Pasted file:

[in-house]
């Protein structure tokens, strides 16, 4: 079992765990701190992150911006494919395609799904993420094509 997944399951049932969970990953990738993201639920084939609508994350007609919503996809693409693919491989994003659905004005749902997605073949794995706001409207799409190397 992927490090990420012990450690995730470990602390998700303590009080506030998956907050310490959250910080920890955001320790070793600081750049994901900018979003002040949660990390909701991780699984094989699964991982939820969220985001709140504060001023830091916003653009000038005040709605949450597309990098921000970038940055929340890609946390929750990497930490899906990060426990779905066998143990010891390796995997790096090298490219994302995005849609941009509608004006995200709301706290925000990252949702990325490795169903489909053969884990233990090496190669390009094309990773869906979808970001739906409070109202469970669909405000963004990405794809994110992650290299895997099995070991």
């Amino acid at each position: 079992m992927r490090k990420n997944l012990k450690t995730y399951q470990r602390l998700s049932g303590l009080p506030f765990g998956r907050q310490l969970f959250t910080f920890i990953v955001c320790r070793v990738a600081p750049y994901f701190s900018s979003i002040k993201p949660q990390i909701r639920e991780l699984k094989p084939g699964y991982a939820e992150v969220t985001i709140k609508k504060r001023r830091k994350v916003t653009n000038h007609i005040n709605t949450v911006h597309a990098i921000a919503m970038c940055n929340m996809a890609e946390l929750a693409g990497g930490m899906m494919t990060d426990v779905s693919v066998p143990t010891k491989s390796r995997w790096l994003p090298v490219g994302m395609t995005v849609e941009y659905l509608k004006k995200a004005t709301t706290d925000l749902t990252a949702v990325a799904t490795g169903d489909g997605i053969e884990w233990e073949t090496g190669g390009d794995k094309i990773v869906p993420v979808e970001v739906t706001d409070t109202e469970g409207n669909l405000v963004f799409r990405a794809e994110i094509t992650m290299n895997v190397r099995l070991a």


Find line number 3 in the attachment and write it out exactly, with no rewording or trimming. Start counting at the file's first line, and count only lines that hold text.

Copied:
């Amino acid at each position: 079992m992927r490090k990420n997944l012990k450690t995730y399951q470990r602390l998700s049932g303590l009080p506030f765990g998956r907050q310490l969970f959250t910080f920890i990953v955001c320790r070793v990738a600081p750049y994901f701190s900018s979003i002040k993201p949660q990390i909701r639920e991780l699984k094989p084939g699964y991982a939820e992150v969220t985001i709140k609508k504060r001023r830091k994350v916003t653009n000038h007609i005040n709605t949450v911006h597309a990098i921000a919503m970038c940055n929340m996809a890609e946390l929750a693409g990497g930490m899906m494919t990060d426990v779905s693919v066998p143990t010891k491989s390796r995997w790096l994003p090298v490219g994302m395609t995005v849609e941009y659905l509608k004006k995200a004005t709301t706290d925000l749902t990252a949702v990325a799904t490795g169903d489909g997605i053969e884990w233990e073949t090496g190669g390009d794995k094309i990773v869906p993420v979808e970001v739906t706001d409070t109202e469970g409207n669909l405000v963004f799409r990405a794809e994110i094509t992650m290299n895997v190397r099995l070991a």